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       Lawmakers Modify TOPS

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    Louisiana lawmakers made significant changes to the Tuition      Opportunity Program for Students (TOPS) during the special 
session of the Louisiana Legislature which ended April 17.

Among the more important changes is the expansion of TOPS to include three new groups of students whose parents are Louisiana residents: students who graduate from out-of-state high schools, students who attend state-approved home study programs, and students whose parents serve in the Armed Forces. In addition to other special eligibility requirements detailed below, students in these three groups qualify for TOPS awards based upon an alternate eligibility requirement. They must attain an ACT score which is three points higher than the ACT score required under normal eligibility standards. Their grade point averages (GPA) or curricula are not considered in determining their eligibility for the TOPS awards.

Children of Louisiana residents who graduate from out-of-state schools must graduate from a school which is approved by the state in which the school is located. Students who complete a home study program must do so in a program which has been approved by the Board of Elementary and Secondary Education. Additionally, if they previously attended a public or private high school, they must have begun their home-study program not later than the end of tenth grade and provide a sworn affidavit from an official at their previous high school which states that they were in good standing at the time they withdrew from the school. Active duty military parents must claim Louisiana as their home state of record and must have filed Louisiana state income tax returns for the two years prior to their dependent child's high school graduation.

Another set of changes to TOPS affects the core curriculum which is required for students qualifying under the regular TOPS eligibility requirements. Algebra 1A and 1B can now also fulfill the Algebra 1 requirement; Physics II and Physics for Technology have been added as acceptable science electives; and a state-approved, locally-initiated, computer-related course can fulfill the Computer Science core unit. An important exception to the core curriculum requirement has been allowed for 1997 and 1998 graduates only: they are required to complete only one unit of a foreign language instead of two, and may take that course in college.

To encourage school districts to make core courses available to all students, the legislature has repealed the authority to waive mandated courses which are not available to students at the school they attend, effective after the academic year of 1999-2000. One exception has been made to the waiver repeal. Students with exceptionalities or disabilities may have a core curriculum unit waived if the student's failure to complete the required course was due solely the student's properly diagnosed and documented disability or exceptionality. Certification of the student's performance or disability must be submitted by sworn affidavit.

A new TOPS Tech Award has been established for students who want to pursue skill training after high school. It pays tuition for up to two years for students pursuing a technical education at a public postsecondary school. Students qualify for the Tech Award by completing a modified core curriculum and achieving the same ACT score and GPA required for the Opportunity Award. (Both the regular and modified core curricula are listed on a special insert included in this issue of Newsline. See pages 4 and 5.)

Effective with the graduating class of 1999, the "top 5 percent" requirement for the Performance Award will be eliminated. For those graduating in 1999 and afterwards, eligibility for this award will be based on the student completing the core curriculum in addition to the GPA and ACT requirements. 1998 graduates may qualify for the Performance Award in two ways. Either they must graduate in the top 5 percent of their class and achieve the required GPA and ACT scores required for the award or they must complete all three requirements of ACT, GPA and the core curriculum.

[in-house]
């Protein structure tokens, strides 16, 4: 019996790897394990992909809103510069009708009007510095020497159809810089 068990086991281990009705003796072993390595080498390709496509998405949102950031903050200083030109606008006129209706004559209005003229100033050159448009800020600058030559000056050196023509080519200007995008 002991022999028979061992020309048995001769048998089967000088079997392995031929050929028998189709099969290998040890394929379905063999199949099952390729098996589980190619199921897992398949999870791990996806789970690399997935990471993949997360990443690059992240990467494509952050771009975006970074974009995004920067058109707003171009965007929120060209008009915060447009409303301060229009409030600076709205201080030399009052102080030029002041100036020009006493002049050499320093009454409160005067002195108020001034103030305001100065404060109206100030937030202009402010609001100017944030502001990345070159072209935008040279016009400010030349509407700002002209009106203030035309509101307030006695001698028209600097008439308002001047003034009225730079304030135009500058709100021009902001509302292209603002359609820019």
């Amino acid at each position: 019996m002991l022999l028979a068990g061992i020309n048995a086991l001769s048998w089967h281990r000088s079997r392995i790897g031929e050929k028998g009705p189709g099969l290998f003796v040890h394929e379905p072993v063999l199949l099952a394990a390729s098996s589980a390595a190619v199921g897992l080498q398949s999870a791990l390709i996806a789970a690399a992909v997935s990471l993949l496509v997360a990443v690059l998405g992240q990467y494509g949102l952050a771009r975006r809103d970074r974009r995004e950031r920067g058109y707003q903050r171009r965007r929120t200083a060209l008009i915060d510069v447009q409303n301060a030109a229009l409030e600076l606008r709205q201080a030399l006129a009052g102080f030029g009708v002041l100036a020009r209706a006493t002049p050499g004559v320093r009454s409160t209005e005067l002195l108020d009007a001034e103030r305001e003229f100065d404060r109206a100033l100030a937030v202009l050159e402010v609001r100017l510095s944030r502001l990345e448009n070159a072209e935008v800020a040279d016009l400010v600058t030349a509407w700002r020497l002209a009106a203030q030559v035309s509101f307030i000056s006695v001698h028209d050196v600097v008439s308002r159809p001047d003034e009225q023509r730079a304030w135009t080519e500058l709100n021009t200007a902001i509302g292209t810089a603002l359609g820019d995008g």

Eligibility for the Teachers Award component of TOPS has also been expanded to include applicants who seek teacher certification and who have previously acquired a master's degree or a bachelor's degree with a cumulative GPA of 3.0 on a 4.0 scale. Current undergraduate students may also qualify based solely on their college performance if they have attained at least a 3.0 GPA and have completed 48 or more hours of course work.

The law changed residency requirements for the TOPS awards. Either the applicant or the applicant's parent(s) or legal guardian(s) must have actually resided in Louisiana during the 24 months prior to high school graduation. Students who complete an approved home-study program must have resided in or have parents who resided in Louisiana during the 24 months prior to the filing of the student's initial application.

The statute now provides that a student must claim the award within a defined time period, as a first time freshman, by the first semester following the first anniversary of his high school graduation, not counting summer semesters. A student who joins the Armed Forces within one year of high school graduation must accept the award as a first-time freshman by the first semester following the fifth anniversary of his high school graduation. The student must have received an honorable discharge or a general discharge under honorable conditions. Teacher Award recipients are not affected by this requirement. Time limits for home-study students are the same, but they are measured from the date the initial application was received.

The provision which required a student to accept the award with the highest continuation standards has been repealed. Students who are eligible for more than one TOPS award must choose between them and maintain the continuation standards mandated for the chosen award, without an option to change. The continuation requirements for the Opportunity Award have been increased to require a cumulative GPA of 2.3 after the completion of 24 credit hours and a 2.5 GPA after 48 credit hours.

Families who do not wish to disclose their income and can demonstrate they are ineligible for federal grant aid may refrain from entering financial data on the Free Application for Federal Student Aid (FAFSA). However, applicants who fail to disclose income data on the FAFSA will be automatically disqualified if appropriations are insufficient to fund the awards for all eligible applicants.

To apply for TOPS, students must complete the Free Application for Federal Student Aid (FAFSA) and, for subsequent years, the renewal FAFSA. The submitted FAFSA must correspond to the year the student plans to enroll in a Louisiana postsecondary educational institution. If the student plans to enroll in a Louisiana school in the school year 1998-99, for example, then the 1998-99 version of the FAFSA must be completed and submitted. Students must enter the name of a Louisiana college or university for the application to be considered for TOPS. All questions on the FAFSA should be completed.